The latest exhibit at Kenosha’s Civil War Museum — “For All the World to See: Visual Culture and the Struggle for Civil Rights” — doesn’t appear, on its surface, to have anything to do with the Civil War.
But when you dig a bit deeper, you’ll see that the struggle for civil rights in the United States reaches back to the Civil War. “We’ve been really focused on the Civil War at this museum,” said Rachel Klees Andersen, curator of exhibits, “but we also want to delve into more subjects with roots in the Civil War. The whole question of basic human rights and emancipation all goes back to that era.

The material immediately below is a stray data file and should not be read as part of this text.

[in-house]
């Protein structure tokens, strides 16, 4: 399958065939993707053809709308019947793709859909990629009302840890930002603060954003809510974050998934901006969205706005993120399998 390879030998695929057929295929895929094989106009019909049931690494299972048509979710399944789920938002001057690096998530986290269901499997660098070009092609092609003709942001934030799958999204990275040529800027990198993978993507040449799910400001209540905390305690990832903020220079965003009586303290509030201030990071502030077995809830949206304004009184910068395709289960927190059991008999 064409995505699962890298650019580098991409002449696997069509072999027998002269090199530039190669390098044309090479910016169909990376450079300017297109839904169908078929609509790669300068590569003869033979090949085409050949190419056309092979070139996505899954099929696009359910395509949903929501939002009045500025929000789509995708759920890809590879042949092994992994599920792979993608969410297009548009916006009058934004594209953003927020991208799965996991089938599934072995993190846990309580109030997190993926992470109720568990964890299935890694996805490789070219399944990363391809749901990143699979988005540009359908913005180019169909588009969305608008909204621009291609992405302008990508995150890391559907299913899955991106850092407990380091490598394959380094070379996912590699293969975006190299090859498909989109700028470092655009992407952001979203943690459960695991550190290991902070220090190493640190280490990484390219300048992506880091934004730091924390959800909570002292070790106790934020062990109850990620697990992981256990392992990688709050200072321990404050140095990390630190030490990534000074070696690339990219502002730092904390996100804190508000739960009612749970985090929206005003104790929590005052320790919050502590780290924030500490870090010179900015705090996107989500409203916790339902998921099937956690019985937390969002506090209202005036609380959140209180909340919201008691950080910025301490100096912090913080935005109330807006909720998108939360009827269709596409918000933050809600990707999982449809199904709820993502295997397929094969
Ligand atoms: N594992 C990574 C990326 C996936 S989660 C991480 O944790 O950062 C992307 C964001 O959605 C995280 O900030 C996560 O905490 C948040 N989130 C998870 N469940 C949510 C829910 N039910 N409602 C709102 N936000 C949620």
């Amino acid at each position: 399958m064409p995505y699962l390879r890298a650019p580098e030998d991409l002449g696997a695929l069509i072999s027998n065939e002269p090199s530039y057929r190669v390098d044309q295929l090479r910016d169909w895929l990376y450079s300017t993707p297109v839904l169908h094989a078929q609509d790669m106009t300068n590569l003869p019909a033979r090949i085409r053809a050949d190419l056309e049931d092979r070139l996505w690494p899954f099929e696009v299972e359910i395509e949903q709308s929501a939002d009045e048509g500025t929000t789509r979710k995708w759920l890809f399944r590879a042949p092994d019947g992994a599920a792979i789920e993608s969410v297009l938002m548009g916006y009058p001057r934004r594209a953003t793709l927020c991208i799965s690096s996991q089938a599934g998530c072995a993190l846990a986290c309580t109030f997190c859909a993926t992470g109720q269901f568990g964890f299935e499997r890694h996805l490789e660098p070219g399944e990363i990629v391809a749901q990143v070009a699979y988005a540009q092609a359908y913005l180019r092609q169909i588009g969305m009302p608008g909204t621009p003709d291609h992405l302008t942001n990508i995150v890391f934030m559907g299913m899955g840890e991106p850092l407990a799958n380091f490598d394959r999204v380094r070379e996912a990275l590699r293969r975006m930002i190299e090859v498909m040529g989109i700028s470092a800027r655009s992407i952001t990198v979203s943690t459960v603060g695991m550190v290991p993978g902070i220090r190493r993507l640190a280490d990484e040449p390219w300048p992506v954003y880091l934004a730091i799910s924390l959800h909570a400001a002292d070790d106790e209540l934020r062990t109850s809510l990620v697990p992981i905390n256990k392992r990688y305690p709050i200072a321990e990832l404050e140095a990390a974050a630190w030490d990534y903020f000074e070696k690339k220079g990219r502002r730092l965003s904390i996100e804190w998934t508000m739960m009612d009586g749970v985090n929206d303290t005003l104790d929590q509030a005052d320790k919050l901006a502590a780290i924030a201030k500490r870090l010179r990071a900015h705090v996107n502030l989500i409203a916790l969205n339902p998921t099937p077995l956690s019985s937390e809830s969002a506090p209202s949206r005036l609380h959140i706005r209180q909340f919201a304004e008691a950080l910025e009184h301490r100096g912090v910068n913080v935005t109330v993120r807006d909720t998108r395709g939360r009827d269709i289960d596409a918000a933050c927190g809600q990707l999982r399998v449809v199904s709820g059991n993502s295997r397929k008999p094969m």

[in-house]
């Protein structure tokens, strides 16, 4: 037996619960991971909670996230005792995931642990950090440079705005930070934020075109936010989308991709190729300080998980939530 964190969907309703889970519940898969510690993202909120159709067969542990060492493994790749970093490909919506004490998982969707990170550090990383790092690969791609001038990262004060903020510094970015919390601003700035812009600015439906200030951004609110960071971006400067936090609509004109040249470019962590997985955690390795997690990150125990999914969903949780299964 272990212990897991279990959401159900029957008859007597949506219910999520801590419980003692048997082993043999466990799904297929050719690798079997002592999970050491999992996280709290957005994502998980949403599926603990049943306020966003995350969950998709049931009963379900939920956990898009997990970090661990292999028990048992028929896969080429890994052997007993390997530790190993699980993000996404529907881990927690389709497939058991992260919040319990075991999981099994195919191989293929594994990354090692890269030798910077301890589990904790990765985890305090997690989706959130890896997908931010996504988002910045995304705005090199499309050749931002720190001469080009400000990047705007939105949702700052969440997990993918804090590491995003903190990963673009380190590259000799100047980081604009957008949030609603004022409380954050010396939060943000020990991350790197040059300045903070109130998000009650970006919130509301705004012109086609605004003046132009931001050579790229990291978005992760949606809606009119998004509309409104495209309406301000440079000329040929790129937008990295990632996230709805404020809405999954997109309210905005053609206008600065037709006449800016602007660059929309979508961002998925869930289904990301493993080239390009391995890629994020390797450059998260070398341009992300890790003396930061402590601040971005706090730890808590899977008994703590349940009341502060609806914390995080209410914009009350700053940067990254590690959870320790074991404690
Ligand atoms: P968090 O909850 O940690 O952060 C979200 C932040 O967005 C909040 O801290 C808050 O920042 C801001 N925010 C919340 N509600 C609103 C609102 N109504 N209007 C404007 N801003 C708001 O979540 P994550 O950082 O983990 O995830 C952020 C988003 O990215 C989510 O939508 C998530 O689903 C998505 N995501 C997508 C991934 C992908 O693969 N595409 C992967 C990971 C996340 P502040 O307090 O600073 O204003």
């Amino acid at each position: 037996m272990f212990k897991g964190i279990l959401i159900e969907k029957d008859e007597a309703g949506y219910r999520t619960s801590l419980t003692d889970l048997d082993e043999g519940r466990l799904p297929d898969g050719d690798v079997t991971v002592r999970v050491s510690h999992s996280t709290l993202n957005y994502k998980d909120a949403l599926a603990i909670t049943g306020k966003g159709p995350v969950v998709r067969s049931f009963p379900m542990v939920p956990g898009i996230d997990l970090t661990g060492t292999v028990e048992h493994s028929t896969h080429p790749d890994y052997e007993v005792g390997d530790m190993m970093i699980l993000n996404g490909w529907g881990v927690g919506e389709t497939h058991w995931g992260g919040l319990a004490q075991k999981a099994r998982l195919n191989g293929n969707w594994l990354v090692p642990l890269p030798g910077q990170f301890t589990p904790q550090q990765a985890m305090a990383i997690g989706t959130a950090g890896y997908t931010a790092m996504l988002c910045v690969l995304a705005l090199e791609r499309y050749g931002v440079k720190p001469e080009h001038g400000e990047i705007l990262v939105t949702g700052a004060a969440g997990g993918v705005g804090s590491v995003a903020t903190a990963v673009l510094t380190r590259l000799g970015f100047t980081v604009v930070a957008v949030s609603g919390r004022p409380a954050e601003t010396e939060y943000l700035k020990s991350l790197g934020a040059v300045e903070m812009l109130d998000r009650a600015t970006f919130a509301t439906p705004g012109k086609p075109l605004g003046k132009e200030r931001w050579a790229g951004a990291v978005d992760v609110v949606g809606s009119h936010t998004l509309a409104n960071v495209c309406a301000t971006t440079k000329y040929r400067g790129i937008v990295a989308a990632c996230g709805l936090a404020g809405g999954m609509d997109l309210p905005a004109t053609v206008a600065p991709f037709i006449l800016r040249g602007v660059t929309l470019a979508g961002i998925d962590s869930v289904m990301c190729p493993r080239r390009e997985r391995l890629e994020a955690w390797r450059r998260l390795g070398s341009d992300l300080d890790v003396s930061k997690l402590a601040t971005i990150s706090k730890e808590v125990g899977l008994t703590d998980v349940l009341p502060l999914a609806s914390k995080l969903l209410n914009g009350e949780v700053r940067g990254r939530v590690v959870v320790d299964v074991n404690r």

“During the Reconstruction period just after the Civil War,” she said, “really potent stereotyping and the formation of the Ku Klux Klan began a concerted effort to keep down African Americans. They didn’t want to see them as American citizens.” That era, she added, “started decades of really horrible acts.”
“For All the World to See” is a traveling exhibit from the National Endowment for the Humanities and is “an overview of how photos and television were used to bring about social change,” Andersen said. “It is not a history of the civil rights movement but, rather, a look at the use of visual images in the 1940s through the 1970s.”